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At our first consultation regarding her yellow lab, Momo’s mama explained why she’d called me. “This is what happened earlier this week when a squirrel ran across the street. I managed to hang on to the leash but she literally dragged me along the pavement to chase it!” She rolled up her pant legs and sleeves, revealing red road rash on her knees and elbows.
I knew immediately, without Momo’s mom having to tell me, that she’d been using a retractable leash. This injury, skinned knees and elbows, is a common danger of retractable leashes. Unable to anticipate the squirrel, Momo’s mom hadn’t locked the retractable leash, so Momo was able to run 20 feet at top speed before the leash ran out. When it did, her momentum was so strong that she just kept going, pulling mom to the ground and dragging her along on the hunt.
The Truth About Retractable Leashes
They may look handy, but the truth is that retractable leashes are dangerous. Even the most vigilant dog owners can end up with injuries that would be avoided by using a classic “tape” leash.
And then there’s the danger the retractable leash poses for your dog. When the leash is fully extended, it can be nearly impossible to prevent them from being hit by an oncoming car the next time they see a squirrel in the middle of the street.
Still not convinced? In addition to skinned knees and elbows and the threat of cars, using a retractable leash can result in:
- Finger injuries. If the leash accidentally wraps around your index finger as your dog pulls forward, it can not only cut off your circulation but cut or even sever your finger altogether.
- Danger from unfriendly dogs. If your pup is 15-20 feet away from you and an unfriendly dog approaches, you can’t pull them to safety. In the few seconds it takes you to reel in your dog, both dogs could be facing serious injury in a quick-moving dog fight.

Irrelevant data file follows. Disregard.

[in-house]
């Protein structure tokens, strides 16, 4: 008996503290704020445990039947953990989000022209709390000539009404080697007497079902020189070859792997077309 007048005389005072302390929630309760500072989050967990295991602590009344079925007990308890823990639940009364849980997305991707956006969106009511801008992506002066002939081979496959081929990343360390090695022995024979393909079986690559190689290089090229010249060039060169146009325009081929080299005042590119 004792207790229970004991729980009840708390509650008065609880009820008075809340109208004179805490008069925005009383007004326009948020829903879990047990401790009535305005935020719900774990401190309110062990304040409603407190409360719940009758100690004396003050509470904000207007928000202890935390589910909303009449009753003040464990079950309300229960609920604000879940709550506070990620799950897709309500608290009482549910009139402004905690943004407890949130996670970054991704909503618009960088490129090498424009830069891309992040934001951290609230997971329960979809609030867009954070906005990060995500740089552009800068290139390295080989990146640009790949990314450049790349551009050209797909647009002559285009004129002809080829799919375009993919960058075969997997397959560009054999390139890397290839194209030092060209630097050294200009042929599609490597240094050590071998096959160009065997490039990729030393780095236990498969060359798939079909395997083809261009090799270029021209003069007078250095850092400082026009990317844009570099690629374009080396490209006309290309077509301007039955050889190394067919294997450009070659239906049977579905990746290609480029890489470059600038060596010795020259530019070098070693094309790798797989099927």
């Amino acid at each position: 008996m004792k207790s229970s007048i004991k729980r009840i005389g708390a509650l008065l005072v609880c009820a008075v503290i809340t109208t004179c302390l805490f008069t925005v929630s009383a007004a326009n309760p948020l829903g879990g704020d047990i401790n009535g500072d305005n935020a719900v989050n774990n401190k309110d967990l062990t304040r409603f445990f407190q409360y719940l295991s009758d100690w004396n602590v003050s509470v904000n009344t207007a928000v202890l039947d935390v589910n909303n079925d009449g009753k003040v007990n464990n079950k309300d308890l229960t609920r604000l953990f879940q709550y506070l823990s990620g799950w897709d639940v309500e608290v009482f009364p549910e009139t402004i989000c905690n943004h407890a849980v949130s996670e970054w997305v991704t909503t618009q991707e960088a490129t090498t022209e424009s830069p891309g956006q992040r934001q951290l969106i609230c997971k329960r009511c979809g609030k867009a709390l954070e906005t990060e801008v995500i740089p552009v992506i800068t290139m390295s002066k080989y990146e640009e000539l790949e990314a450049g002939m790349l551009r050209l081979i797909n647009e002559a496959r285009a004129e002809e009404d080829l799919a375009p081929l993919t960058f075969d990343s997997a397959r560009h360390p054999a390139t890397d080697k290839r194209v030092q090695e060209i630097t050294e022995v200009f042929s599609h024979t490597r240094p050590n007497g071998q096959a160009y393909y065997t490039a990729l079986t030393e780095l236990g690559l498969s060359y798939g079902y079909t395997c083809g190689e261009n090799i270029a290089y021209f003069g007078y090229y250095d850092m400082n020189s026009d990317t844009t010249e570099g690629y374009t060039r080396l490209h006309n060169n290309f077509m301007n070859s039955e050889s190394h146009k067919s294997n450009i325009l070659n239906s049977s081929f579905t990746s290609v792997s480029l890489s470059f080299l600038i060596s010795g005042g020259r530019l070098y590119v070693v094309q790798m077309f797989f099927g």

- Your dog bolting when you accidentally drop your end of the leash. That big plastic retractable leash handle makes a lot of noise when it hits the ground then begins sliding towards your pup at high speed. For noise sensitive or anxious dogs, this can be a trigger that causes them to bolt.
- Unexpected consequences when you can’t get the retractable leash to lock properly. Locks on retractable leashes are far from foolproof. If they temporarily get stuck at the wrong time (for example, when a toddler is walking by), you may be putting your dog, or someone else, at risk.
- Cuts and burns resulting from the leash pulling out or retracting too quickly. If your dog suddenly begins running towards something interesting and the leash cord is resting against your skin or theirs, it can slice through causing a painful burn.
- Your dog will keep pulling FOREVER. Retractable leashes actually teach your dog to keep their distance from their human on walks and, because the retractable leash never slackens, it essentially encourages them to pull. It may not be as serious as some of the other reasons on this list but a dog constantly pulling on leash makes walking kind of a chore.
Alternatives to the Retractable Leash
There’s a better way to walk your dog than with a retractable leash! Whether you’re looking for simple equipment for taking walks or jogs, for a tool to help train your dog not to pull, or for a way to allow your recall-challenged dog to explore the world, there’s a safer option out there for you.
The Classic Leash
The Hands-Free Leash
Hands-free leashes like this one (i.e. leashes that are worn around the waist like a belt) are ideal for two types of folks. The first is working on improving their dog’s loose leash walking skills. Tethered to your core, the hands-free leash gives your dog less leverage to pull while leaving your hands open to reach for rewards.
The second is anyone who enjoys jogging with their dog. Using a hands-free leash can make your run feel more natural while still keeping your dog safe.
The Two-Point Leash
If your dog pulls on walks, a “two-point” leash can help give you better control by simultaneously attaching to a harness at the front of the chest and at the spine. Most two-point leashes can also be converted into a classic leash when you don’t need additional control.
The Long Line
A long line is a useful leash for giving dogs with limited recall the chance to safely sniff around a park or beach on their own. Long lines come in lengths between 20 feet and 50 feet and, while that extra material can be unwieldy, they’re generally safer than retractable leashes. Be sure to use your long line only in wide open spaces, ideally at quiet times where unsuspecting people won’t accidentally trip over it.
As a professional dog trainer who has seen too many accidents with retractable leashes, take it from me: you and your dog are better off using one of the alternatives listed above.